Mackinac National Park was once America's second national park, and it has a strange story. The first national park was Yellowstone National Park - and looking at that hydrothermal wonderland it's not hard to see how it was deemed an early treasure and how it remains one of the greatest national treasures today. One would think the second national park would also be a timeless national treasure like Yosemite or The Grand Canyon.

But the second American national park only lasted for 20 years and was never reconstituted as a national park. Here is the strange story of Mackinac National Park and what there's to do there today. Today America's second national park is no more - instead it's a state park stuck in the timeless past.


The Rise and America's Second National Park

Mackinac National Park existed from 1875 to 1895 on Mackinac Island in northern Michigan. Today it would seem to be a strange place to have chosen for the second national park.

  • Existed: From 1875 to 1895
  • Created: The National Park Was Signed Into Law By President Ulysses S. Grant
  • Size: 821 Acres

The national park was the result of efforts by Senator Thomas W. Ferry (who was from the island). At the time the island was popular as a summer resort. The later 1800s were a time when the overwhelming majority of the American population lived in the eastern half of the country and a time long before flights could make long-distance travel cheap and quick. People needed to travel long distances by plodding trains - so popping over to the Grand Canyon wasn't an option.

Maintained by The Army Garrison And Disestablishment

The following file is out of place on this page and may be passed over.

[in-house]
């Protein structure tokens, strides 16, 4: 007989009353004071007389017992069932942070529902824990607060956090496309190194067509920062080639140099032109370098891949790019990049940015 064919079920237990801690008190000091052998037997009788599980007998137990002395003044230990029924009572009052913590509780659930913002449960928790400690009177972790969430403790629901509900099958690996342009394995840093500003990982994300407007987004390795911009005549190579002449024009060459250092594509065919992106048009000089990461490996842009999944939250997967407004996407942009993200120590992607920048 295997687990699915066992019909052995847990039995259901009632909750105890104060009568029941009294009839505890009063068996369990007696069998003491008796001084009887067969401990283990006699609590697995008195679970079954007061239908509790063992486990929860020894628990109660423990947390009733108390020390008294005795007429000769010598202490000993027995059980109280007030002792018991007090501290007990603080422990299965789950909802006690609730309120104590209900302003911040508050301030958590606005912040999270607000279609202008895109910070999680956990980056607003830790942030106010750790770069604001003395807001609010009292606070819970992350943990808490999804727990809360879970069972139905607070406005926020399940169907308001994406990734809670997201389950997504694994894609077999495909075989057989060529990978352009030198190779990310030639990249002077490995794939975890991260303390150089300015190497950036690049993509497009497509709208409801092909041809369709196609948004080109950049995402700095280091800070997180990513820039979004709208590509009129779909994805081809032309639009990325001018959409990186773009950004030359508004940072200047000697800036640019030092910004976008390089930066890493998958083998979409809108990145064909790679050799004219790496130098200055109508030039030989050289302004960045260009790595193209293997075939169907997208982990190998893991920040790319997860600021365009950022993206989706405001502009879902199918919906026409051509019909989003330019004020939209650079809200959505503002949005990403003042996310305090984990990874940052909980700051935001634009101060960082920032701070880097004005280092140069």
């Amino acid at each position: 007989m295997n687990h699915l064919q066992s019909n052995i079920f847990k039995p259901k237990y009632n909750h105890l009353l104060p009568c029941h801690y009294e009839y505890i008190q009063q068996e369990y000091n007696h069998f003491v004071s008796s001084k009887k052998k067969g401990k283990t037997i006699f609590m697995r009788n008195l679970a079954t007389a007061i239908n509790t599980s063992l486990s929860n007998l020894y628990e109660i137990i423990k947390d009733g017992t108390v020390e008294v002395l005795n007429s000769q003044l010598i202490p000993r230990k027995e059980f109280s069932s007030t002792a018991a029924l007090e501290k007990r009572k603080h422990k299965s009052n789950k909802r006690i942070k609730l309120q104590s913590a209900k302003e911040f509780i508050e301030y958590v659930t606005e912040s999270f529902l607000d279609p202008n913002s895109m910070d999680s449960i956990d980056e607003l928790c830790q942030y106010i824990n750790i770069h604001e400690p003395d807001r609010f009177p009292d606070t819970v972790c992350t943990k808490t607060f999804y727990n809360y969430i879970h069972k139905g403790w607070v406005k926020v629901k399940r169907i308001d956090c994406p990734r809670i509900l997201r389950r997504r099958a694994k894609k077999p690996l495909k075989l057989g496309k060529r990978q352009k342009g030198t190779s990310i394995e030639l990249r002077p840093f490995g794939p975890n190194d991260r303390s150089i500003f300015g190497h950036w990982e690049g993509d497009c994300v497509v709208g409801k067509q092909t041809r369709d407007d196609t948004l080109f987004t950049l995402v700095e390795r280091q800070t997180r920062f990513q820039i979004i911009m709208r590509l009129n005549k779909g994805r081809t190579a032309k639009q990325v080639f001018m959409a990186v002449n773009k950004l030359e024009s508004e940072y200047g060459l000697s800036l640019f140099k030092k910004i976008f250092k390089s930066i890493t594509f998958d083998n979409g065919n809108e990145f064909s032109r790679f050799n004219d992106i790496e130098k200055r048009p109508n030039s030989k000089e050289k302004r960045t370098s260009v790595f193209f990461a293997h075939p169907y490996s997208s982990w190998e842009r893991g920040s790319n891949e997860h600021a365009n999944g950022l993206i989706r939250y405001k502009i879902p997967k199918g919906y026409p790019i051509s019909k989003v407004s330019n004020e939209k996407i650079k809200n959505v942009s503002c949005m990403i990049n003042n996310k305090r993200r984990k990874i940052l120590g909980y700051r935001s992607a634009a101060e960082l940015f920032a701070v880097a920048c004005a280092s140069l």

With the creation of the national park, the island was split between the national park, the fort on the island, and privately owned land. During this time, the fort on the island called Fort Mackinac continued to be garrisoned by the United States Army.

It was the federal troops of the garrison who ran the park (instead of dedicated park rangers). But no federal money was provided for the upkeep of the park. In addition, the fort had to use the land at times for military training (and in times of war). The island had played an important part in the War of 1812 against the Canadians (then a British colony).

  • Maintained: By The Garrison Troops Of The Fort

20 years later in 1895, the fort was decommissioned and the troops tending to the park moved away.

The state of Michigan requested the federal government to hand the land back over to the state - which they did. Since then the former national park has been the Mackinac Island State Park - Michigan's first state park.

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The Mackinac Island State Park

Today 80% of the island is part of the Mackinac Island State Park (1,800 acres). The island is circled by the M-185 highway. But this is no normal highway, it is the only motorless highway in the country. The island maintains a ban on automobiles and so one will need to lead one's car behind.

The Island's Highway:

  • M-185: The Only Motorless Highway In The Country
  • Length: 8 Miles

If one would like to travel this highway, one will need to do it one food, horse, horse-drawn buggy, or bicycle! The restriction on motor vehicles has been in place since the 1890s. Only a few exceptions are made - like for emergency vehicles.

Related: How To Plan A Perfect Vacation In Michigan's Upper Peninsula

What To Do On Mackinac Island State Park

If one is going to the park - bring a horse or bicycle! Some of the more notable geological features on the island are Arch Rock, Gitchi Manitou, and Sugar Loaf.

  • Attractions: Notable Geological Features, Historic Sites, and A Timeless Atmosphere

Besides many geological attractions, the park is filled with historic attractions. The most prominent historic attractions are Fort Mackinac and the Historic Downtown sites. The Mackinac website details the many Historic Sites and Monuments of Mackinac Island State Park.

There are around 70.5 miles of interpreted roads and trails - not all of which are paved. Some of these are only for hiking, others are shared with horses and bikes. None are for cars.

While on the island hike, cycle, ride horses (or in horse-drawn carriages), and kayak.